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    1. Ha ha! You should hear the little voice in my head... LOL

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  4. With glass walls and ceilings all around

    with glass walls and ceilings all around,
    easy to shatter, wafer thin
    often within reach but unseen,
    to find, the shadow of 'soon enough',
    is difficult with the mirages of doing,
    boredom and necessity
    rising above the horizon,
    pulling up the next set of targets
    to be examined and rejected as
    'too much',
    'too soon',
    'that will be fine',
    with this heady mixture
    and underground currents
    ready to tear at my legs
    to pluck my thoughts away,
    pulling the words from my throat
    to cover them up in sand,
    my feet cannot always find the firm ground,
    touch the bottom of the pool,
    I cannot always make sure
    that I will not
    drown tomorrow
    through the actions
    of today.
    Do I maintain the count
    of the steps I took today
    compare them to yesterday, last week
    or trust in how my body feels,
    gauge its creaks as a miner
    listening to the protests of pit-props?
    Often I am drowning deep down,
    I either swim
    or die of thirst.
    Jonathan Eyre - March 16th 2015

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    1. Wow! Yes... and especially this bit:
      "I cannot always make sure
      that I will not
      drown tomorrow
      through the actions
      of today."

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    2. That was beautiful. Thank you!

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  5. Really well written. I can totally relate to this. Having had ME/CFS for 25 years, I've learned that the best way to recovery is rest - resting before activity, cutting the activity short, and resting afterwards. It's boring and slow and against my personality - but it's working. Thanks so much for sharing this post. Please write more :)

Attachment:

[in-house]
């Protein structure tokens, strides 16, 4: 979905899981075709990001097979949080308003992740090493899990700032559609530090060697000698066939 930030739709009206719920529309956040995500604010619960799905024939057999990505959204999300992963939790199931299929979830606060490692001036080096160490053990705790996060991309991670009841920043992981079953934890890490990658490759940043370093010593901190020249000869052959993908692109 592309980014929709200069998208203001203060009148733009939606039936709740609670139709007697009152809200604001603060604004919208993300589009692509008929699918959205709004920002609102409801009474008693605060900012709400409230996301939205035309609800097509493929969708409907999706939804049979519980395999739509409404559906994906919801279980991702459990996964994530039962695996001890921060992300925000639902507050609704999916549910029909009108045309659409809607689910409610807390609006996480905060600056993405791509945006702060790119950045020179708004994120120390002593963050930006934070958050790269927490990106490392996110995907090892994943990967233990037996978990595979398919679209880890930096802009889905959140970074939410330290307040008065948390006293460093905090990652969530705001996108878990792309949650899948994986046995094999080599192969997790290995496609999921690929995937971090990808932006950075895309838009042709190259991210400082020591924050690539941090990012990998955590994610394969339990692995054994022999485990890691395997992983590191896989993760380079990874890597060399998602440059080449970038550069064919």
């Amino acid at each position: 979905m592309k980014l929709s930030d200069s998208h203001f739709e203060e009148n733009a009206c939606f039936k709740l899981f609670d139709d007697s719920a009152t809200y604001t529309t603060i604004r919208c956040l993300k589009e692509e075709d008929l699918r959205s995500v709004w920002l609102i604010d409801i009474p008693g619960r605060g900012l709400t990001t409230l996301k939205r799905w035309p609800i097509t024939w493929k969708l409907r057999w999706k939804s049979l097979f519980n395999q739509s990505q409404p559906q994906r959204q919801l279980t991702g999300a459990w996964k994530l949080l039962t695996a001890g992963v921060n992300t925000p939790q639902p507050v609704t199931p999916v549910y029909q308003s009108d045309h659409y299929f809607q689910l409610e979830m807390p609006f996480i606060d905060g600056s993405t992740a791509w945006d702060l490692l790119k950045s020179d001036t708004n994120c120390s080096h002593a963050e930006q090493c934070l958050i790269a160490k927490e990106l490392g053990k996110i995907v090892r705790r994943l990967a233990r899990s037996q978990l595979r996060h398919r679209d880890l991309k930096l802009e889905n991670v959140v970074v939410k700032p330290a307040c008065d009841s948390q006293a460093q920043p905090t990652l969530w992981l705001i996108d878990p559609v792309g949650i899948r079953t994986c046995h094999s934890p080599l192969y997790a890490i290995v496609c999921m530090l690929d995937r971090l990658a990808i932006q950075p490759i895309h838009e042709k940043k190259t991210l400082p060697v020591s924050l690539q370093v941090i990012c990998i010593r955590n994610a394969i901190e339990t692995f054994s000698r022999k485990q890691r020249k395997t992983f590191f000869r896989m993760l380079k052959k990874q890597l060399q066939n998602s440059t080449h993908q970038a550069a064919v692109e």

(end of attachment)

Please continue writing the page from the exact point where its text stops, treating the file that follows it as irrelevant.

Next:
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    1. Thank you Steph... as you say it can be boring being sensible, but so necessary. xx

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  6. I need to stop sooner than I do a lot of the time. Your explanation is spot on.

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  7. This is so true. You are right when you say we need to stop but doing so is hard. We want to keep going and push on but, like you say, in the end this is the worst thing for us to do. Pacing is something I think I will always been trying to learn to do well

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    1. Indeed, as you say, pacing is something we will always be
      "trying to learn to do well"!
      It doesn't really get easier?

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  8. I was a swimmer in college and I was really good at pacing my workouts...so much so that my coach was often questioning How to work me hard enough to exhaust me.

    Today, after living with ME/CFIDS for 15 years, I can say I'm regaining much of the mental toughness that pacing requires...but still I 'hit the wall'. Like today: having to fall back to bed rest because I pushed too hard to please others and expended my entire reserve. I know when I need to rest, but to others it can seem unnecessary...then I feel guilt for needing to rest when others need me strong...and I'm back where it all started.

    Pacing. And always remembering (and trying to help loved ones remember)...this disease owns my butt. Literally. And my only solace is the strength to demand the rest I Know I must take.

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  9. So resonant for me Sally! Can be so elated to have been out and achieved something and I don't want to have to stop. The temptation is enormous to keep going and to be honest to feel like I did over 20 years ago. I can feel quite"high" At those times and found your post so helpful in reminding me of what I should be doing!